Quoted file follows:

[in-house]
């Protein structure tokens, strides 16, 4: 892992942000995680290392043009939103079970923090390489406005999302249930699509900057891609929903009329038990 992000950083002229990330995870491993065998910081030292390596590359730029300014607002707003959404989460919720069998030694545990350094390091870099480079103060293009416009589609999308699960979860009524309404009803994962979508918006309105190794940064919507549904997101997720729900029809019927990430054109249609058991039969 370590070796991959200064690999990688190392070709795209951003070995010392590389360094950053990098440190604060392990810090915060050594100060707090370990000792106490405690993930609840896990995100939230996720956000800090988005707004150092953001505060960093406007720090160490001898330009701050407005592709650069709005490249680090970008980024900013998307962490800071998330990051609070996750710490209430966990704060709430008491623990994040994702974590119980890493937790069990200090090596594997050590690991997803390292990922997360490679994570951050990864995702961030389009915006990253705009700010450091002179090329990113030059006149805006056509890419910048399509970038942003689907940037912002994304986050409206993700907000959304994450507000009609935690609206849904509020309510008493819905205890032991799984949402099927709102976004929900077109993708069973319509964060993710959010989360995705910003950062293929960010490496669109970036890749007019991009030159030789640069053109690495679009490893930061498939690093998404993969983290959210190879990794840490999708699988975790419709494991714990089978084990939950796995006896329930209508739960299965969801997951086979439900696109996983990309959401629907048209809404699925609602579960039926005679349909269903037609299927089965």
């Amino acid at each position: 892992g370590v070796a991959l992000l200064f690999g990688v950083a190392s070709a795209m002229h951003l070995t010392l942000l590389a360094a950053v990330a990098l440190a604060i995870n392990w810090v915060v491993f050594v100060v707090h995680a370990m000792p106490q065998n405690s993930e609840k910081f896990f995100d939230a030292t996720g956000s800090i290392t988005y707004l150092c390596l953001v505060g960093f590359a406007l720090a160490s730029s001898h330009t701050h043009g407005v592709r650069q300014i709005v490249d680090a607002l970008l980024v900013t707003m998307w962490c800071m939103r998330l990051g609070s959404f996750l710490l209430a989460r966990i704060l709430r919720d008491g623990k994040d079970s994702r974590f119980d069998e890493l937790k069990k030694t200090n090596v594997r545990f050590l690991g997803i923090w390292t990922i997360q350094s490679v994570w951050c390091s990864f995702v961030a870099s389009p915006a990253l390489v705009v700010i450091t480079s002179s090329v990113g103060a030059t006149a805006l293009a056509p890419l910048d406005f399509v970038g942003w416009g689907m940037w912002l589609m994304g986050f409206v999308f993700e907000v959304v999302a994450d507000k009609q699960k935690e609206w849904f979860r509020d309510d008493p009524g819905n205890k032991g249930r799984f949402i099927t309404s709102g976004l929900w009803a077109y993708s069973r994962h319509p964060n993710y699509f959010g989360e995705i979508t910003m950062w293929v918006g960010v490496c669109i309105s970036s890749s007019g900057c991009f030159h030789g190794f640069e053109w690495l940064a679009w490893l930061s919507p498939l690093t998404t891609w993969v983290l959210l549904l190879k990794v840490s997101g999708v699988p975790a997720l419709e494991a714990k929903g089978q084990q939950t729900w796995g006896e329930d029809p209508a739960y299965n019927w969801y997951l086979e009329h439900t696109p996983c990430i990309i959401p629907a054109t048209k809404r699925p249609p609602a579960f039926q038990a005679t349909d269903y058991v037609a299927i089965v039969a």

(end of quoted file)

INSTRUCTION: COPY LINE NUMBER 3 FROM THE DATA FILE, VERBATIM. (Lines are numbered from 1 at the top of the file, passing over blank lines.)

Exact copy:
């Amino acid at each position: 892992g370590v070796a991959l992000l200064f690999g990688v950083a190392s070709a795209m002229h951003l070995t010392l942000l590389a360094a950053v990330a990098l440190a604060i995870n392990w810090v915060v491993f050594v100060v707090h995680a370990m000792p106490q065998n405690s993930e609840k910081f896990f995100d939230a030292t996720g956000s800090i290392t988005y707004l150092c390596l953001v505060g960093f590359a406007l720090a160490s730029s001898h330009t701050h043009g407005v592709r650069q300014i709005v490249d680090a607002l970008l980024v900013t707003m998307w962490c800071m939103r998330l990051g609070s959404f996750l710490l209430a989460r966990i704060l709430r919720d008491g623990k994040d079970s994702r974590f119980d069998e890493l937790k069990k030694t200090n090596v594997r545990f050590l690991g997803i923090w390292t990922i997360q350094s490679v994570w951050c390091s990864f995702v961030a870099s389009p915006a990253l390489v705009v700010i450091t480079s002179s090329v990113g103060a030059t006149a805006l293009a056509p890419l910048d406005f399509v970038g942003w416009g689907m940037w912002l589609m994304g986050f409206v999308f993700e907000v959304v999302a994450d507000k009609q699960k935690e609206w849904f979860r509020d309510d008493p009524g819905n205890k032991g249930r799984f949402i099927t309404s709102g976004l929900w009803a077109y993708s069973r994962h319509p964060n993710y699509f959010g989360e995705i979508t910003m950062w293929v918006g960010v490496c669109i309105s970036s890749s007019g900057c991009f030159h030789g190794f640069e053109w690495l940064a679009w490893l930061s919507p498939l690093t998404t891609w993969v983290l959210l549904l190879k990794v840490s997101g999708v699988p975790a997720l419709e494991a714990k929903g089978q084990q939950t729900w796995g006896e329930d029809p209508a739960y299965n019927w969801y997951l086979e009329h439900t696109p996983c990430i990309i959401p629907a054109t048209k809404r699925p249609p609602a579960f039926q038990a005679t349909d269903y058991v037609a299927i089965v039969a």